In 2022, over 4.65 billion people will be active on social media, with the average internet user spending 147 minutes a day plugged into platforms of choice. 

Global digital population as of April 2022

Source: Statista

Being active on social media allows your agency to keep a watchful eye on your clients (all of whom you should follow, by the way). You'll see updates about their businesses, how the brands interact with their customers, and what their marketing looks like “in the wild.” These valuable insights will help you produce better work. 

You can also use social media to connect with brands. As I mentioned in “Become an ambassador for their brands,” supporting your clients by liking and sharing their posts will strengthen your relationship. 

Of course, social media can also help with our very first tip (“Boost your reputation”). Building a following on a platform like LinkedIn will give your brand social proof — as well as a large pool of potential clients. 

Be flexible 

Anyone who works with content clients knows that some clients are totally uninterested in the process and just want X content by Y date, while others want to oversee and review your work with a fine-toothed comb.

Though some content marketers grumble about nit-picky clients, clients have every right to review content carefully. After all, they're paying for it!

Our advice is to always be flexible with how your clients want to work. If they want to wash their hands of managing projects, do it for them. If they want to be involved, encourage it. 

It helps to have honest conversations with clients at the start of the working relationship. Ask what they want to be involved with and put a system (like a Slack channel or a Trello board) in place to facilitate that. 

Be prepared for clients to change their minds about what they want. Over time, as trust develops, they may want a more hands-off approach. Above all else, you want to be flexible and accommodating. Your clients will be happier when they control their content production process. And happy clients stick around. 

No resting on any laurels

It's easy to stop pushing for more once your agency produces content like a well-oiled machine. No matter how good your work is, I'm here to tell you that you should never stop striving for more. 

Clients like predictability and reliability, but they also get bored if you don't make an effort to switch things up. Eventually, they will see an ad for an agency that offers something you don't, and that curiosity will fester.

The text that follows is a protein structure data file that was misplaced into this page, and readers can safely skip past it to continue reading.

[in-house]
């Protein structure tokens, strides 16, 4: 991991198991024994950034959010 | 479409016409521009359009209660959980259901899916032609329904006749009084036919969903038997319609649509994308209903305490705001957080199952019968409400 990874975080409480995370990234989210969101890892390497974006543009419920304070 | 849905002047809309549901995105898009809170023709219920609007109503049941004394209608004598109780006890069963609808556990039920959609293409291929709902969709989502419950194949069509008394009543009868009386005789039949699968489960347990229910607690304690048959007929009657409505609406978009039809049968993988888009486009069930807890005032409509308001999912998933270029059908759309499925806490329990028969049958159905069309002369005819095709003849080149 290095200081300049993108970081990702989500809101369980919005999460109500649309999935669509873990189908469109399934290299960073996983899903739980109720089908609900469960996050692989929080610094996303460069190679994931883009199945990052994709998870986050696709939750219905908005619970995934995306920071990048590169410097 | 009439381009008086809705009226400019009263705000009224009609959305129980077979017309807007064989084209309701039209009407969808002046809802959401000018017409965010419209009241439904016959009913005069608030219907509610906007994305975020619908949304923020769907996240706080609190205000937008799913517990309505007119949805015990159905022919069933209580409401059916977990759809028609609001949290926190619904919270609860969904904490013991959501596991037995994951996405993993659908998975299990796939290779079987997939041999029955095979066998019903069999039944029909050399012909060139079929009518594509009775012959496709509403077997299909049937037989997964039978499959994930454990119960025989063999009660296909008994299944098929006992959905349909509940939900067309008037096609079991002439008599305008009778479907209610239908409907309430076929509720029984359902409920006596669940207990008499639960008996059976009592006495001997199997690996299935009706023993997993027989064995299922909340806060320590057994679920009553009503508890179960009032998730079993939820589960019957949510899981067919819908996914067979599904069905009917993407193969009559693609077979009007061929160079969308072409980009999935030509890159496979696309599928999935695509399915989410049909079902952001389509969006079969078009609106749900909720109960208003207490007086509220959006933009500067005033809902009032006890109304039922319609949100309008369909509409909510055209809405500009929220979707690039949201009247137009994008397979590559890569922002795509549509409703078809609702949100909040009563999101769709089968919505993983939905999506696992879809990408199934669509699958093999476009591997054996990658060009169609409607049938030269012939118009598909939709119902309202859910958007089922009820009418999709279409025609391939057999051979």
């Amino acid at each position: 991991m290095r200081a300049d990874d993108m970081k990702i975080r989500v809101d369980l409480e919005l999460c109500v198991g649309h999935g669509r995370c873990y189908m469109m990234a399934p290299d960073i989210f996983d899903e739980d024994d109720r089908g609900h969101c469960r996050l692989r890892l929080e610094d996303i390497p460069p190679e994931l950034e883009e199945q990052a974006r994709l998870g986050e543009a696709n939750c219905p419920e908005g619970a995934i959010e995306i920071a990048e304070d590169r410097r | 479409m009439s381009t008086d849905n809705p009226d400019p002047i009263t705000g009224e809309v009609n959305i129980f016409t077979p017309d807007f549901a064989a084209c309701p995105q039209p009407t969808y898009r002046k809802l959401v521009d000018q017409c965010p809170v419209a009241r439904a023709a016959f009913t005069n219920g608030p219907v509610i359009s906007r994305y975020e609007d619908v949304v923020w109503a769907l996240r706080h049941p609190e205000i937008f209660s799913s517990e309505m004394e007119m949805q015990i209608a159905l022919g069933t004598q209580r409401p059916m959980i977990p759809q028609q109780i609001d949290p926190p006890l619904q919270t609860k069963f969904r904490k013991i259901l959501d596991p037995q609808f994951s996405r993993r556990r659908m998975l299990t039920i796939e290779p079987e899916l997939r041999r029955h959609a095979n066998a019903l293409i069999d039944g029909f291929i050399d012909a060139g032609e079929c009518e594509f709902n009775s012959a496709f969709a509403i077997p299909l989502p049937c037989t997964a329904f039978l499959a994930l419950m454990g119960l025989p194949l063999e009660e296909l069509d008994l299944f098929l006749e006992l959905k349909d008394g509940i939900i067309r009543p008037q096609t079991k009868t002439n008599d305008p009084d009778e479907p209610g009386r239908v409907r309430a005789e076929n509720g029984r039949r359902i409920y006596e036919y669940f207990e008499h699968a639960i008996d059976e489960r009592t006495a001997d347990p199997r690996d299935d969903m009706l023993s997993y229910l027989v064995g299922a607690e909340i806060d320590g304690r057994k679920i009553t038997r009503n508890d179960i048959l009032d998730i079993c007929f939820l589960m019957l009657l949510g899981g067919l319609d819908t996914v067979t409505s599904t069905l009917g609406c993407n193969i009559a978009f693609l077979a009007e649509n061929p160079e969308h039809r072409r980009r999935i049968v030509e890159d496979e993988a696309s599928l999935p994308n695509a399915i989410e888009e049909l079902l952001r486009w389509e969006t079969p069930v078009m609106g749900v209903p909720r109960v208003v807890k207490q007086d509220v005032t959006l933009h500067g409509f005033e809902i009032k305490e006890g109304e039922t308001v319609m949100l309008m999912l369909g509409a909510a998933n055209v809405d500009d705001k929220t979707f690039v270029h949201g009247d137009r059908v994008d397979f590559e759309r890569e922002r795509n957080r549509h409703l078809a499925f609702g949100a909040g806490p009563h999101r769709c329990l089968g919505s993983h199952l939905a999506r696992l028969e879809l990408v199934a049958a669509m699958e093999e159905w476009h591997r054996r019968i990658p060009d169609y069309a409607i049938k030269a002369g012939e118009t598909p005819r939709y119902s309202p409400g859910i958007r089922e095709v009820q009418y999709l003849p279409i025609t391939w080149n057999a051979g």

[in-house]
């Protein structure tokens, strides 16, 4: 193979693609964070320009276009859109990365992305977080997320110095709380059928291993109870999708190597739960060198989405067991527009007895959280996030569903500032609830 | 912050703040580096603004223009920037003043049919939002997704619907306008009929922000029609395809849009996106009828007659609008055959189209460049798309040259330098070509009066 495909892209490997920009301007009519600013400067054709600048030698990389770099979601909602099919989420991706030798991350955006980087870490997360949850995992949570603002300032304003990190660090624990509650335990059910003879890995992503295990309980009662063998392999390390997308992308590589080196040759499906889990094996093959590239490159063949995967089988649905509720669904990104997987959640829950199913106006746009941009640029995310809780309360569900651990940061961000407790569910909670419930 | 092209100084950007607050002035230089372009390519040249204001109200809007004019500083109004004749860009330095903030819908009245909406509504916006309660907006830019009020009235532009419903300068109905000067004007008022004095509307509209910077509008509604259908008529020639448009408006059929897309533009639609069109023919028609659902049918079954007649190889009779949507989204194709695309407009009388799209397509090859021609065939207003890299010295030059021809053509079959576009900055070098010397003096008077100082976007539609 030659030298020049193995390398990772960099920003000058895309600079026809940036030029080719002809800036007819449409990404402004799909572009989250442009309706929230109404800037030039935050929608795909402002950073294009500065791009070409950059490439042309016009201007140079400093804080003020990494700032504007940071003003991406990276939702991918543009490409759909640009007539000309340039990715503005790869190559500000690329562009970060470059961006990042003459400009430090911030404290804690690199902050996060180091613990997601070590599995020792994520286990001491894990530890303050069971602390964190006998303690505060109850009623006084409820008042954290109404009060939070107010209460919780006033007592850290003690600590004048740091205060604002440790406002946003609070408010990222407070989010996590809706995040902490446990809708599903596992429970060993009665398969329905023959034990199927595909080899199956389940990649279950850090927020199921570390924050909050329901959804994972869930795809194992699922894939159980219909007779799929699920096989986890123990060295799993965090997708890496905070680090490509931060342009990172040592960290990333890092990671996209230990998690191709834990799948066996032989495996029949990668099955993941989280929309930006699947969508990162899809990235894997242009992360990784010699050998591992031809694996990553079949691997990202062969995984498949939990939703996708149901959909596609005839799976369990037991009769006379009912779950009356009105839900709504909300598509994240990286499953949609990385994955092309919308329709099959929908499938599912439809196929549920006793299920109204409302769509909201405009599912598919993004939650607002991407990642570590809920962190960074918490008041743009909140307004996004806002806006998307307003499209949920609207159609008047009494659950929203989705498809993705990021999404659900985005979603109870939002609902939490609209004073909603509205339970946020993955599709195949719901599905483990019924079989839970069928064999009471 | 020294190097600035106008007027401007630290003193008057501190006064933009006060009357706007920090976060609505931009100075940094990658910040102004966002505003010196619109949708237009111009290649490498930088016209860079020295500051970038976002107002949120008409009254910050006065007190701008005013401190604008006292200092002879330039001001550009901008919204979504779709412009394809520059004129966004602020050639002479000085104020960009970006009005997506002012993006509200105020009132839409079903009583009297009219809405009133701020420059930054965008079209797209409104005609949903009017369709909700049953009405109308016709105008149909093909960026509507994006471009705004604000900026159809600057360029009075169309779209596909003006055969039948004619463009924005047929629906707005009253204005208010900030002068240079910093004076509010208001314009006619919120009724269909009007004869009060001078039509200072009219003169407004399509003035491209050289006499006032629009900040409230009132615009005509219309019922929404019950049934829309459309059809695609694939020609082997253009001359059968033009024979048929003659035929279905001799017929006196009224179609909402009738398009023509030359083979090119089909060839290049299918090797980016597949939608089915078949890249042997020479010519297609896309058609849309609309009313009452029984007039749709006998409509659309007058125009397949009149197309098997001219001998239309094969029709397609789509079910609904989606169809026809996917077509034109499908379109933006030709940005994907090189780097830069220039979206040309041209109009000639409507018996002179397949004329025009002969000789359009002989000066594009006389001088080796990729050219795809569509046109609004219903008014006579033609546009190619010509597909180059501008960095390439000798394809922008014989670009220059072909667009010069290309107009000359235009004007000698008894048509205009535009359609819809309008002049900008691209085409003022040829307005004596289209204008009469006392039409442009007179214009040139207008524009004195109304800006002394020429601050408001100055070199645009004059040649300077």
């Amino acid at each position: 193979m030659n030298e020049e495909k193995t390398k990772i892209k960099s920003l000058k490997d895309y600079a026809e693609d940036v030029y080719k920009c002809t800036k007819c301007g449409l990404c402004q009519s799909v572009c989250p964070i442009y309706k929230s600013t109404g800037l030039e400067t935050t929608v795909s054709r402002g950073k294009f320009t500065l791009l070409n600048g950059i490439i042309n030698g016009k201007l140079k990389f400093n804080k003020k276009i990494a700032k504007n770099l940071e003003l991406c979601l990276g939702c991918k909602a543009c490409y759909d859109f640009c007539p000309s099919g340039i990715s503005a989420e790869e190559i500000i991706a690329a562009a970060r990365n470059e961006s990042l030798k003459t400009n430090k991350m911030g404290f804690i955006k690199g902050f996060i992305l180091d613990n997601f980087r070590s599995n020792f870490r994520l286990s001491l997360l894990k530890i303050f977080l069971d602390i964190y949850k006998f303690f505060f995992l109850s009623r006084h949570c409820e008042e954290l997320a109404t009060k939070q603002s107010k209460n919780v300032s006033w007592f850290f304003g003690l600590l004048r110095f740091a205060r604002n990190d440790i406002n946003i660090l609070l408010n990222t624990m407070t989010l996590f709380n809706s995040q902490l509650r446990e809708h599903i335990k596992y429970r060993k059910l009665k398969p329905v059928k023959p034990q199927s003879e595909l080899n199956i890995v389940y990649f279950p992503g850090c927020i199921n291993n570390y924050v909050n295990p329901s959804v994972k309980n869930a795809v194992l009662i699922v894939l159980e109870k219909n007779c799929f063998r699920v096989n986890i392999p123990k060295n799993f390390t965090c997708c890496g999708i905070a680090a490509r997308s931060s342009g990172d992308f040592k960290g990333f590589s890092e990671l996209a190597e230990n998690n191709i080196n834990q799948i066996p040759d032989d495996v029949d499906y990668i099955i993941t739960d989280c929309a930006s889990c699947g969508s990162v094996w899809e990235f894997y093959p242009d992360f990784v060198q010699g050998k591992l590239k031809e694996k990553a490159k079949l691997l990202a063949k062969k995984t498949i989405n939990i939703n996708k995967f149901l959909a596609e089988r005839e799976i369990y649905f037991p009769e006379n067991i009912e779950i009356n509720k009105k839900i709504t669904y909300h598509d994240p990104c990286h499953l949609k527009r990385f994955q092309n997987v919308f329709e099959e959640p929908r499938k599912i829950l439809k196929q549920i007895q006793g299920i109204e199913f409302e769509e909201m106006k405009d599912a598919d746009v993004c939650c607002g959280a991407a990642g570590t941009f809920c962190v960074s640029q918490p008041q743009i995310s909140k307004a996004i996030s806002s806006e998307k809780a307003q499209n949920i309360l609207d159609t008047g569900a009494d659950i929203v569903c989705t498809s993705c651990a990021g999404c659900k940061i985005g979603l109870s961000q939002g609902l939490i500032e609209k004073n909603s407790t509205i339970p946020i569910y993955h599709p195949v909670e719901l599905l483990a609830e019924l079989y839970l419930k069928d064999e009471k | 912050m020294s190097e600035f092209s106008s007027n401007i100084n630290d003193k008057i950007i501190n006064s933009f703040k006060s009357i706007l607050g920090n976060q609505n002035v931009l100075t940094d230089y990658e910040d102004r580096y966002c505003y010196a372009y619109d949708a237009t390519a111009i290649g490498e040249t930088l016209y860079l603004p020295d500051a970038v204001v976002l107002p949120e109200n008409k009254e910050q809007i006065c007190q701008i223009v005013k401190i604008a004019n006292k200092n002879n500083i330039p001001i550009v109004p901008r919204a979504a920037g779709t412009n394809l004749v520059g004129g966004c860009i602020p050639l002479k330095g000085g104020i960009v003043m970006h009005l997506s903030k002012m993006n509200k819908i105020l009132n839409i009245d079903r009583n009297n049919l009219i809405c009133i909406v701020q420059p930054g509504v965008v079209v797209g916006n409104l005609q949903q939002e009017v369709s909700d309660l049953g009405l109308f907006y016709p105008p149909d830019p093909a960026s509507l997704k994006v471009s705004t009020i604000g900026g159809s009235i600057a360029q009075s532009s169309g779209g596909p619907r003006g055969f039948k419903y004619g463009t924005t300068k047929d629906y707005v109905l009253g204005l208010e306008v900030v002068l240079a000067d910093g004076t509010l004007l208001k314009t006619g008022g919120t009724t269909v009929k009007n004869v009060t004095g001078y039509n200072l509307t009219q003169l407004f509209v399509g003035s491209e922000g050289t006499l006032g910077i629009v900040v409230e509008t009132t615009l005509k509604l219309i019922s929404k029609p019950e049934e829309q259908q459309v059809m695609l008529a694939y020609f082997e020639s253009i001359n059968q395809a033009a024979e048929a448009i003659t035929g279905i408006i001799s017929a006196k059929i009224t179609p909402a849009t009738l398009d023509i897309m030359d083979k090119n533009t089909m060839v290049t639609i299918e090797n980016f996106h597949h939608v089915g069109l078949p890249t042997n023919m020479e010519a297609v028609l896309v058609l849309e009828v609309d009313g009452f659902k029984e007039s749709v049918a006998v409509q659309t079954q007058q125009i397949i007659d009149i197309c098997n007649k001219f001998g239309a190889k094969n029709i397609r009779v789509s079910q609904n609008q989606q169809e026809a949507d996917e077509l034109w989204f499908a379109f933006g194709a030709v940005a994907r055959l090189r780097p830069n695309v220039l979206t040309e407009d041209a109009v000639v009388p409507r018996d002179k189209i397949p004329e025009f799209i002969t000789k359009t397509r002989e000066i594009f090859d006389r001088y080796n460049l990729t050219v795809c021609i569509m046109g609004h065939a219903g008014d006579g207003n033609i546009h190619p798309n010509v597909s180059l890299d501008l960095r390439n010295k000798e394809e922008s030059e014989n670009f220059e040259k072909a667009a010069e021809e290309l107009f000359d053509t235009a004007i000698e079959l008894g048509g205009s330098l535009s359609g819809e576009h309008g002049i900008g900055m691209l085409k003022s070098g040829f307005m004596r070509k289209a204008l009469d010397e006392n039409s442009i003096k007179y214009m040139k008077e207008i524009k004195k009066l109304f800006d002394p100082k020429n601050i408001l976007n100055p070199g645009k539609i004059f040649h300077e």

A great way to keep things fresh is to keep expanding your services. Once you've mastered producing really good content, here are some supplementary services you can offer:

  • Website building 
  • Landing page development
  • Social media copywriting 
  • Graphic design
  • Animation
  • Video production 
  • Video and audio editing
  • Link-building (to learn more about starting a link-building project, please read “Link-Building Outreach: How To Negotiate Effectively”)
  • Marketing planning 
  • Social media management 

I also recommend continuously honing your content production process. Clients will notice improvements in your output and appreciate it. 

What MediaBerry does to retain content clients

In the previous section, I shared 13 tips and tricks MediaBerry has learned from working with content clients. The purpose of this section is similar (to help you retain customers), but I'm going to share the strategies we use for client retention. 

Perfect our current client workflow

This first strategy is great for improving the content development experience for both you and your clients. We've scrutinized our content development process carefully and reduced all pain points substantially. Now, there are no bottlenecks that threaten to make us late on deadlines. 

To improve your own client workflow, start by looking at the systems and tools you use. Do they clearly show everyone who needs to work on what? Are they expansive enough for your needs? If not, consider upgrading to a tool like ClickUp (our current platform of choice). 

Then, look for the causes of late or delayed work. Maybe someone's workload is too high, or maybe you aren't allowing enough time for certain stages of the process. These issues are easily fixed. 

Finally, work a buffer into your process. This buffer will save you when something inevitably goes wrong. 

Communicate via the client's preferable channels

Do you struggle to get clients' attention when you need to? We did, too, until we set up a unique communication channel with each client. 

If you expect someone who doesn't like the formality of emails to stay on top of emails, they will likely let you down. If you insist on instant messaging someone who prefers Zoom calls, don't be surprised if you never get pinged.